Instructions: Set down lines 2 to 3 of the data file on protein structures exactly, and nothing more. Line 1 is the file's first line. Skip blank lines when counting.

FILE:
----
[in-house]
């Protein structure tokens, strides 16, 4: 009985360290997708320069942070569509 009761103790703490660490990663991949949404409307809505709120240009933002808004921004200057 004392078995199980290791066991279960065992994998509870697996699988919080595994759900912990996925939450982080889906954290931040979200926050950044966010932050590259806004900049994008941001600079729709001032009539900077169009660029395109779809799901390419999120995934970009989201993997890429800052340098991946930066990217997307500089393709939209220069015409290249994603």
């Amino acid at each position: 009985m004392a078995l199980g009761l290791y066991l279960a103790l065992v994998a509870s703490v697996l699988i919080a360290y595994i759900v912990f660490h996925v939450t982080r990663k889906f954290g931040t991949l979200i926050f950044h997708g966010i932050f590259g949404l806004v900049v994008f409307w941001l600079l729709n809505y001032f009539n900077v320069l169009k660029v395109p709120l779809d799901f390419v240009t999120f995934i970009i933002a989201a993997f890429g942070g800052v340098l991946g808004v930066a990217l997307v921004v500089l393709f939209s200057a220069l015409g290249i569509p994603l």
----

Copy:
């Protein structure tokens, strides 16, 4: 009985360290997708320069942070569509 009761103790703490660490990663991949949404409307809505709120240009933002808004921004200057 004392078995199980290791066991279960065992994998509870697996699988919080595994759900912990996925939450982080889906954290931040979200926050950044966010932050590259806004900049994008941001600079729709001032009539900077169009660029395109779809799901390419999120995934970009989201993997890429800052340098991946930066990217997307500089393709939209220069015409290249994603």
């Amino acid at each position: 009985m004392a078995l199980g009761l290791y066991l279960a103790l065992v994998a509870s703490v697996l699988i919080a360290y595994i759900v912990f660490h996925v939450t982080r990663k889906f954290g931040t991949l979200i926050f950044h997708g966010i932050f590259g949404l806004v900049v994008f409307w941001l600079l729709n809505y001032f009539n900077v320069l169009k660029v395109p709120l779809d799901f390419v240009t999120f995934i970009i933002a989201a993997f890429g942070g800052v340098l991946g808004v930066a990217l997307v921004v500089l393709f939209s200057a220069l015409g290249i569509p994603l």